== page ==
Chilled water and ice-bank systems have their place but generally use a little more electricity than direct refrigeration systems due to needing a second cold vessel and an extra circulation pump. However there can be significant cost savings if night rate electricity can be used.

Vat insulation should be considered for outside vats where wind and rain really accelerate the heat losses. Generally these will give paybacks of 2-3 years.

Vacuum pump

The vacuum pump is the main load in the milking plant itself, ranging from 1 kW to 30 kW. Often vacuum is controlled by running the pump at a fixed speed and bleeding air in to maintain the vacuum at the required level. The more efficient approach is to control the vacuum with a variable speed drive (VSD). VSD controllers are not cheap to retrofit and as a general rule are only justified with larger vacuum pump and longer milking times.

Effluent and water pumping

Pumping is becoming an increasingly large component of the milking electricity with some quite large pumps appearing on effluent systems. Generally if you reduce water use you will reduce electricity used in pumping water to and effluent away from the shed. General recommendations to that end are:

  • keep clean storm water out of the effluent system,
  • design water reticulation to minimise the number of pumps and avoid double pumping,
  • match pump size to the actual requirement,
  • avoid throttling valves,
  • opt for higher efficiency motors for pumps (it is worth noting here that a 4kW pump/3ph motor set will cost around $1,800 but will use $12,000 worth of electricity over 10 years), and
  • consider variable speed only if the pumping duty varies a lot.

Evaluating the best options

A lot of efficiency opportunities are either/or situations. For example if you install a desuperheater to recover heat from the refrigeration plant you lessen the case for solar water heating and vice versa. This means it is wise to not jump at the first suggestion that sounds good and instead take the time to work out the best option for you to get the best bang for your buck. In a similar vein, don’t just accept a salesperson’s generalised claims of payback time as that will be different for each farm. Work out the payback for your particular situation. Here again, an energy audit can be money well spent to get independent advice if the capital spend is significant.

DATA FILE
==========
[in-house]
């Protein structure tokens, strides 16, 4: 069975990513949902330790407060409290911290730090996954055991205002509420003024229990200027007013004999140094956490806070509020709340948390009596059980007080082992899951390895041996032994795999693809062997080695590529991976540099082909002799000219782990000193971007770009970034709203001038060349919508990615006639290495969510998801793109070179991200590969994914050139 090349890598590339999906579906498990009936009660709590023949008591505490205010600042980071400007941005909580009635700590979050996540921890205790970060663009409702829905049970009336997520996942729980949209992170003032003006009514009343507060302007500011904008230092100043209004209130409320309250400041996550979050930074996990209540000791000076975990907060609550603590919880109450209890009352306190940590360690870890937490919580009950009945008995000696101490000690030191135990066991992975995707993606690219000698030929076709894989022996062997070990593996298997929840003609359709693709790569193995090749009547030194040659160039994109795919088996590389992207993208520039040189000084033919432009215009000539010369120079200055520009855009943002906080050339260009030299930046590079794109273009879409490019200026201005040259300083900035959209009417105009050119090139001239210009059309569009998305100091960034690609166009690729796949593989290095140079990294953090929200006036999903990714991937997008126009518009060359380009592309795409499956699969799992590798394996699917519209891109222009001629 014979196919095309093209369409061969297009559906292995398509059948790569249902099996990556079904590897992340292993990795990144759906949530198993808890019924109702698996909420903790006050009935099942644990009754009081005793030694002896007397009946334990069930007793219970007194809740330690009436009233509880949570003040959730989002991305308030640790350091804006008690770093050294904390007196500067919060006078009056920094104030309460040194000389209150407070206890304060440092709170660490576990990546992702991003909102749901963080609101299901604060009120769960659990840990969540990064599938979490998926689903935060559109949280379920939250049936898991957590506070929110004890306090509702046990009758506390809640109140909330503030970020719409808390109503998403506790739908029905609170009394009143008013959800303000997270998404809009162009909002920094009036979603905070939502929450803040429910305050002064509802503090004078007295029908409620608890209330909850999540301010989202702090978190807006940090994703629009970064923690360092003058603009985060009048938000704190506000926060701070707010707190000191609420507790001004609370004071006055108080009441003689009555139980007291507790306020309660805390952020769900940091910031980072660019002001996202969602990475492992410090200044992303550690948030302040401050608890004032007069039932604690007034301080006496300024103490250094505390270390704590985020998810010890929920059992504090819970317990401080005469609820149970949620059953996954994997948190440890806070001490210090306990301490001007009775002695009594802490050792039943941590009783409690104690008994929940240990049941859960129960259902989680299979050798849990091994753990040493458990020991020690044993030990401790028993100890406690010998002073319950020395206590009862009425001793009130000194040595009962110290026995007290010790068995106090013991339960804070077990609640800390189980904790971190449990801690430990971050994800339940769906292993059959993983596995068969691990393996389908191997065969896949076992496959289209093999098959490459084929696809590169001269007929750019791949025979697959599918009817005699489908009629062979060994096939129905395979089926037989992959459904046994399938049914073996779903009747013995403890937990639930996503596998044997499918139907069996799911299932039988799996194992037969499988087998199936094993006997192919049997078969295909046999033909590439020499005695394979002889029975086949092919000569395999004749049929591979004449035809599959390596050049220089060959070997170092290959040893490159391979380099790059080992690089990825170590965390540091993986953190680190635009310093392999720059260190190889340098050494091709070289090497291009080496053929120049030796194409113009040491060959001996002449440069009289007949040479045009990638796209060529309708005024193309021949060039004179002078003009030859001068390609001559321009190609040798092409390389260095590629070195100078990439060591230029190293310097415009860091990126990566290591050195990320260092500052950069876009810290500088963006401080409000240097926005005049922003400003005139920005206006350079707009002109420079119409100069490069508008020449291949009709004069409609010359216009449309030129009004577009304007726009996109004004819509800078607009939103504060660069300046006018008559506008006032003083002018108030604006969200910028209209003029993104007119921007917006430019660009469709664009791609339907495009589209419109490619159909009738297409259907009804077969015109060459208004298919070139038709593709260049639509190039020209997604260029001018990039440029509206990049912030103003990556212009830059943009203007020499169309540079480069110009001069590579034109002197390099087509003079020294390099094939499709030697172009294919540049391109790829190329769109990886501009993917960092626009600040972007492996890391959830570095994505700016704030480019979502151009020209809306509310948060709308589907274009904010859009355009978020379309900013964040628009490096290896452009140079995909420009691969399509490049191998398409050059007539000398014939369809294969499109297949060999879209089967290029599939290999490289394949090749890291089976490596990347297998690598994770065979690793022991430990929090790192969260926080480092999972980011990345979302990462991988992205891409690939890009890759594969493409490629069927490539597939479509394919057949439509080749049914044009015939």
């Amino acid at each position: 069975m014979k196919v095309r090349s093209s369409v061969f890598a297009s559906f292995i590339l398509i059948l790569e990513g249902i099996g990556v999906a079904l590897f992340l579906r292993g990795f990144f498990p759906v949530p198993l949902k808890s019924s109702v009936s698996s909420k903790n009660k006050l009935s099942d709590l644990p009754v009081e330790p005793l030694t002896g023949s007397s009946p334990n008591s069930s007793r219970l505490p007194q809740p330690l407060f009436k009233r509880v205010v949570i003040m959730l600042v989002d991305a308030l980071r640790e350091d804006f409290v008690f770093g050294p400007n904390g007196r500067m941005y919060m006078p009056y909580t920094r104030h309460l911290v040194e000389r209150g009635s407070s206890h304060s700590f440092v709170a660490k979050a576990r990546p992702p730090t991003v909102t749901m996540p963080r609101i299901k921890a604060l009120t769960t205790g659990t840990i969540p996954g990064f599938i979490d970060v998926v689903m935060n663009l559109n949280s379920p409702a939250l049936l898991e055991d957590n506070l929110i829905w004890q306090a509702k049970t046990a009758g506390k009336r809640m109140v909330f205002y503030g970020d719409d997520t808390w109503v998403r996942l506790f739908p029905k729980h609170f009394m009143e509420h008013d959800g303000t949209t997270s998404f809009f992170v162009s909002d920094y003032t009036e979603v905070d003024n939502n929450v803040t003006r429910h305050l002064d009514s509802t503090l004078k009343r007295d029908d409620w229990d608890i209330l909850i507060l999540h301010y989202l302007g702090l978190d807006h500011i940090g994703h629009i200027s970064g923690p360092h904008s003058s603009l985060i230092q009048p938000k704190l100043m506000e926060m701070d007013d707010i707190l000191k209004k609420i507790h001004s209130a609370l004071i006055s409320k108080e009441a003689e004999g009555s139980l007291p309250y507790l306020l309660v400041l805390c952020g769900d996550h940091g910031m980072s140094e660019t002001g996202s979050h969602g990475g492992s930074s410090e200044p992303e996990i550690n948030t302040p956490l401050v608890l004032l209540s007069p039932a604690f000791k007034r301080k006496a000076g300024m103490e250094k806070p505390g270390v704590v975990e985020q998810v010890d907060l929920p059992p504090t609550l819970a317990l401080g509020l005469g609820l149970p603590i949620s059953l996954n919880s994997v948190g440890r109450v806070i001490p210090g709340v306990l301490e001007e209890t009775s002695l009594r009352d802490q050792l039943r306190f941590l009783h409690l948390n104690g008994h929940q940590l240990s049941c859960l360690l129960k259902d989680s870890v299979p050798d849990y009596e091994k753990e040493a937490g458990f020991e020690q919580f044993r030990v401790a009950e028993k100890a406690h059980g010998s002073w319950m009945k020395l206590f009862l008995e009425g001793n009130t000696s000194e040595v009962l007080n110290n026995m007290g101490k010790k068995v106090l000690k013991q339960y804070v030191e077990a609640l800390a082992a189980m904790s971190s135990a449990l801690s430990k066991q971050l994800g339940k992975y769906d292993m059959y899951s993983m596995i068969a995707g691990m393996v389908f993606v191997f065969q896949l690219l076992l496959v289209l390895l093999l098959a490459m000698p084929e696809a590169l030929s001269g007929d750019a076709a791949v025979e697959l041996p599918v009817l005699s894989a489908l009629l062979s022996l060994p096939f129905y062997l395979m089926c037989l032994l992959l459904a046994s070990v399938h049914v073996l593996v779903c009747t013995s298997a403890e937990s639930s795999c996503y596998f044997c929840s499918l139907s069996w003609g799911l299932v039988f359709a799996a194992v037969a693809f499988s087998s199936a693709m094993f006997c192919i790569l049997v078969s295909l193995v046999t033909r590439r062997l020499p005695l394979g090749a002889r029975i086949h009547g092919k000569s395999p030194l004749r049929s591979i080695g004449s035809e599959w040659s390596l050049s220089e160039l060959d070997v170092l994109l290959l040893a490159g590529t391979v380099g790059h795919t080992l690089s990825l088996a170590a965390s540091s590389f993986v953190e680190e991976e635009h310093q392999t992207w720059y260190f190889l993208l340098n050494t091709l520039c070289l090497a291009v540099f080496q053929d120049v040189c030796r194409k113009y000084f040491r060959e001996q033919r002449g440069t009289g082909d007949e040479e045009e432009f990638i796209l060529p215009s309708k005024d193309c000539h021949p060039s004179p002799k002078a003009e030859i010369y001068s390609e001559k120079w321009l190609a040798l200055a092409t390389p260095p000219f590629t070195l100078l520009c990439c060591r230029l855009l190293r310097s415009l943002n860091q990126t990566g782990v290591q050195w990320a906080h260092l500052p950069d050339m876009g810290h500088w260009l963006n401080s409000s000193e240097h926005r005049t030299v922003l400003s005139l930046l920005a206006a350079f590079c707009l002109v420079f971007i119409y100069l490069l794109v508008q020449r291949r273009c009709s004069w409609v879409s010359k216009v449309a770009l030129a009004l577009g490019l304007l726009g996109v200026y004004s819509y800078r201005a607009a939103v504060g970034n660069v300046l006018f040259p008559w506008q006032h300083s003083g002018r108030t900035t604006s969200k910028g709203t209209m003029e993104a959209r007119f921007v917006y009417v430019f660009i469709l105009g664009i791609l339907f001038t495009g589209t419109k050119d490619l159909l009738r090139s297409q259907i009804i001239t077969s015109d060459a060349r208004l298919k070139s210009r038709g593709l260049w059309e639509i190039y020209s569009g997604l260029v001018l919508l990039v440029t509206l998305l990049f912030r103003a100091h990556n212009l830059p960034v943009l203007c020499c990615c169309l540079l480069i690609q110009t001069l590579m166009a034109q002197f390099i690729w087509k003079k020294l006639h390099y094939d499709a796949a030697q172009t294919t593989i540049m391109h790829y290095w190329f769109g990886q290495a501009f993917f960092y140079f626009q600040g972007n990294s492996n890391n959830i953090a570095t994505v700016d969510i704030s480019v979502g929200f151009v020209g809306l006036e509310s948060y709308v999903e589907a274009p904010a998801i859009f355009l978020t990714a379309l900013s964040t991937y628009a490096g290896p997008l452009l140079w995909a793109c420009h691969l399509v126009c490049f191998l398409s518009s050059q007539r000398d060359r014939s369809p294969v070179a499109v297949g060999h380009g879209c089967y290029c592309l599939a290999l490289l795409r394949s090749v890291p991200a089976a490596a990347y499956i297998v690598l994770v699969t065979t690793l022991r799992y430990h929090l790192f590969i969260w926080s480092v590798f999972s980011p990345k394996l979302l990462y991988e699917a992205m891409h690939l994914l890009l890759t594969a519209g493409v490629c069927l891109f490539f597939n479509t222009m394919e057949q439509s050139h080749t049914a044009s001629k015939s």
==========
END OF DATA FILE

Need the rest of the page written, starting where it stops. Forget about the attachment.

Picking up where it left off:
Tariff management

There are a couple of cost savings opportunities here to consider.

  • Minimise your electricity connections if you can. Often milking operations will have 3 or 4 separate ICPs (connection points) and despite being all one account each ICP will cost you $1 – $5/day.
  • Exploit day/night tariffs where offered. Night-time (11pm to 7am) rates may be about 70% of daytime rates so if you are on a day/night tariff think about how to push more use into the night tariff, e.g. put hot water heating on a timer, start the morning milking a little earlier, irrigate effluent at night.

Further information

Much of the information presented here is from the Dairy Electricity Advisory Programme (DEAP), a project jointly funded by MPI (was MAF), EECA and Fonterra over the 2009/10 and 2010/11 seasons. This involved taking a random sample of 150 dairy farms and analysing their electricity use over two seasons, doing an energy audit on each farm, and evaluating various energy efficient technologies. The full report is available on the EECA site at: